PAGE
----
Making Sense of the World
Sensemaking is a method of practical wisdom grounded in the humanities. We can think of sensemaking as the exact opposite of algorithmic thinking: it is entirely situated in the concrete, while algorithmic thinking exists in a no-man’s-land of information stripped of its specificity. Algorithmic thinking can go wide—processing trillions of terabytes of data per second—but only sensemaking can go deep.
We can trace sensemaking’s roots back to Aristotle, the Greek philosopher, who described practical wisdom as phronesis. When a highly skilled person exhibits phronesis, it’s not just that they possess knowledge of abstract principles and rules. Phronesis is an artful synthesis of both knowledge and experience.
In the business world, we see phronesis when skilled traders perform in concert with market conditions and when experienced corporate managers sense subtle changes in organizations involving tens of thousands of people. When a legislative reform is implemented, a politician exhibiting phronesis can envision the chain of events that will play out in every domain of his or her constituency all at once. Many masterful leaders—knowledgeable and experienced—describe systems, societies, and organizations as an extension of their body. It is a part of them and they are a part of it.
How do these people achieve such extraordinary results? Though there is no shortcut to this work—no five-step plan, “life hack,” or killer PowerPoint to automatically get us there—there are some basic principles that can help all of us stay open to the insights that matter most. These principles are based upon the wealth of theories and methodologies that make up the humanities.
The Five Principles of Sensemaking
- Culture—not individuals
- Thick data—not just thin data
- The savannah—not the zoo
- Creativity—not manufacturing
- The North Star—not the GPS
- Culture—Not Individuals
When we practice sensemaking, we stop seeing a room as a space filled with individual items and we start seeing the structures that form a cultural reality. In algorithmic thinking, a bottle of perfume is defined by how many milligrams of liquid exist within it; a pen is a piece of plastic with metal attached to it. In contrast, sensemaking perceives everything in relationship to everything else. The perfume becomes equipment—along with lipstick, high heels, and text messages—in the world of dating. The pen, along with a word processor and paper and books, is part of the world of writing. Pens, perfume, hammers, word processors: everything in our lives has some bearing on everything else. Nothing exists in an individual vacuum.
Although philosophers have been describing this concept for close to a century now, it is too often forgotten or disregarded in our modern world. In realms where quantitative analysis reigns supreme—corporations and financial firms come to mind, as do, increasingly, education and health institutions—these notions of shared worlds and background practices are radical. Just think about the way companies or political campaigns try to understand markets and voters: they ask people what they think. In a focus group or a survey, they take people out of the context of their regular lives and pepper them with questions about discrete ideas, products, or policy ideas. By decontextualizing experiences—pulling worlds apart in an attempt to create an assembly of facts—they miss almost everything that can shed light on human behavior. This is why their conclusions are wrong most of the time.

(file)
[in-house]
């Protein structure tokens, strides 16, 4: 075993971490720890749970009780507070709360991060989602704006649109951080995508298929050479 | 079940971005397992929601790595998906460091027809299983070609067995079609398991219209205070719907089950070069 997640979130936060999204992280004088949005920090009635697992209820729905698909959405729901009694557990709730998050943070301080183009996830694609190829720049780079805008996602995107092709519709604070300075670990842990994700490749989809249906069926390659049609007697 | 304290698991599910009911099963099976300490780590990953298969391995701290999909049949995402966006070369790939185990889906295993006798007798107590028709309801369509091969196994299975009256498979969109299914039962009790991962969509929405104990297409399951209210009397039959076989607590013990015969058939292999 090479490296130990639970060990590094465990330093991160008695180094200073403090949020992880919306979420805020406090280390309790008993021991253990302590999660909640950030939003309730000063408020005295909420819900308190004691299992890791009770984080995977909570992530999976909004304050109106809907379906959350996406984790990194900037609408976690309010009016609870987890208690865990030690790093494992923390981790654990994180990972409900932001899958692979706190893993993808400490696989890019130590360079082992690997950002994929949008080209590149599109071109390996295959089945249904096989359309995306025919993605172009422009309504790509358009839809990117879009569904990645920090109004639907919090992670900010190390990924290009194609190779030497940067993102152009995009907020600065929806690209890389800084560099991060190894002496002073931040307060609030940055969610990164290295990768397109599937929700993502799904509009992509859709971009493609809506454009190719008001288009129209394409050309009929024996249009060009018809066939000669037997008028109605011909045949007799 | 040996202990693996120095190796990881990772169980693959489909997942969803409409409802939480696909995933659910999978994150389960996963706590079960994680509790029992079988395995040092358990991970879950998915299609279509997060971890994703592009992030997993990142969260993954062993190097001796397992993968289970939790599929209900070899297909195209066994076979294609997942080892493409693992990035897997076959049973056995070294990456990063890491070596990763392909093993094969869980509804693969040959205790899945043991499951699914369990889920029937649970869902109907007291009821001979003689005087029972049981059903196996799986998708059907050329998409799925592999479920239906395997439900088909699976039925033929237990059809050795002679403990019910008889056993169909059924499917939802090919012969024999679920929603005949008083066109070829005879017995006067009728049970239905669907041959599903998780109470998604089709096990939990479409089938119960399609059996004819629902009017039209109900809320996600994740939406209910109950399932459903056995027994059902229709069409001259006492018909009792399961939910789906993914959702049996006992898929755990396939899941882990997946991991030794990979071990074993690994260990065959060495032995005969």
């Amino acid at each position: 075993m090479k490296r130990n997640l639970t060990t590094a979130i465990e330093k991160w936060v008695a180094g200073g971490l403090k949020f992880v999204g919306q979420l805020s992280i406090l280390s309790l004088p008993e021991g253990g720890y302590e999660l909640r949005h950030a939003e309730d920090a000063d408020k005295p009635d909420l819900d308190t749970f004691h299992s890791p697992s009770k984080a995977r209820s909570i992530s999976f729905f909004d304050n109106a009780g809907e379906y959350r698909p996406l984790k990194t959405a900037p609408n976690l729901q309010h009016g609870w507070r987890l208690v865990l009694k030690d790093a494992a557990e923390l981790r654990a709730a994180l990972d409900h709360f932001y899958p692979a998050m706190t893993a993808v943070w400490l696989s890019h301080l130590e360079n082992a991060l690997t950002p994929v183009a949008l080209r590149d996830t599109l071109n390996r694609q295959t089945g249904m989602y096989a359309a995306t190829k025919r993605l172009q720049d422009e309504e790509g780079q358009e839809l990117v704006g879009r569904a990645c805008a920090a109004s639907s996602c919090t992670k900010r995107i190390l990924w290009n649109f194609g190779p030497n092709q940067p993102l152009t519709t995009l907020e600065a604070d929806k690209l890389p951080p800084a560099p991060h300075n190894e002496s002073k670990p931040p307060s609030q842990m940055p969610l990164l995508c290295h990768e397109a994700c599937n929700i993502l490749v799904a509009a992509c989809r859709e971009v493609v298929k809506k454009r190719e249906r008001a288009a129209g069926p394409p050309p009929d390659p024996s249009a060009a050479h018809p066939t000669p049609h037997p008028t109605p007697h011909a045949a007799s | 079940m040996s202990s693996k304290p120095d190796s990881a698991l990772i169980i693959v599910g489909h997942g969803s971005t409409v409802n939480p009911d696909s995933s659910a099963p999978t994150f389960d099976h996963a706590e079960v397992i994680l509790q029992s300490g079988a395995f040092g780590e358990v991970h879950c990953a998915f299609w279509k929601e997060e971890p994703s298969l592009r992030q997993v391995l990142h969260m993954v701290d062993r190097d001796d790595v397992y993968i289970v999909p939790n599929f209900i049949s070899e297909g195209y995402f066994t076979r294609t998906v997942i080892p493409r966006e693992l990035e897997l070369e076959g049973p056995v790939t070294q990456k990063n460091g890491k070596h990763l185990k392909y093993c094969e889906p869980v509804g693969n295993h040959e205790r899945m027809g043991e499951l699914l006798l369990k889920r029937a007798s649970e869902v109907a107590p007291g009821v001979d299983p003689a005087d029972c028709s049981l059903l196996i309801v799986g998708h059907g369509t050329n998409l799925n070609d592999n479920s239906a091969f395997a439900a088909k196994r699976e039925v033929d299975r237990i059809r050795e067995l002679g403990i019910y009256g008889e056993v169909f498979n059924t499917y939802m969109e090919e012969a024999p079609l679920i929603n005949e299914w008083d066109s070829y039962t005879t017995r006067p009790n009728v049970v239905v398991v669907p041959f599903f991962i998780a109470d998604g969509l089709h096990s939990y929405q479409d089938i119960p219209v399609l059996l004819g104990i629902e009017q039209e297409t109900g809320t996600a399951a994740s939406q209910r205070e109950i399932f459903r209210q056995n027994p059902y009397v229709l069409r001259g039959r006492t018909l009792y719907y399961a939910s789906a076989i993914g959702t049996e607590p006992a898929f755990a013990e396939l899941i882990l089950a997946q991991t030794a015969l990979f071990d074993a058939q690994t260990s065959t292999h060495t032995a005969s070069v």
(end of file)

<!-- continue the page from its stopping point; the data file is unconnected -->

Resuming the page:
The concept of “culture—not individuals” serves as an essential corrective to the widely held belief that human behavior is based on individual choices, preferences, and logical structures.
- Thick Data— Not Just Thin Data
If thin data seeks to understand us based on what we do, thick data seeks to understand us in terms of how we relate to the many different worlds we inhabit. This is precisely why moods are one of our most salient forms of thick data. For example, we can agree, between us, that the mood in the office is dull or the party is just getting started. We can know what it is like to be caught up in the excitement of a sports game or the fervor of a political demonstration. We can all feel the sadness of a cultural moment—“Where were you on 9/11?”—as well as the infectious joy that takes hold when we hear about a courageous act on the news. If our colleague tells us that she feels the organization isn’t ready for change right now—There’s too much stress around here—we nod our heads and agree. When we are attuned to this kind of data, we can sense the subtle but constantly evolving changes of the worlds all around us.
Why is this attunement such an imperative? After all, isn’t this what market research and technical reports are for? Despite what people in power assume, leaders and key strategic thinkers are almost always surrounded by layers and layers of abstraction.
Simply put, the imaginations and intuitions of top leaders are starving. They have been living on a diet of desiccated facts and figures—thin data stripped of all its organic life. This diet may sustain them through periods of relative stability, but they will likely be headed off course when markets shift. In the midst of changing circumstances, it is vital to reconnect with the emotional—even the visceral—context of humanity. This is where thick data comes in.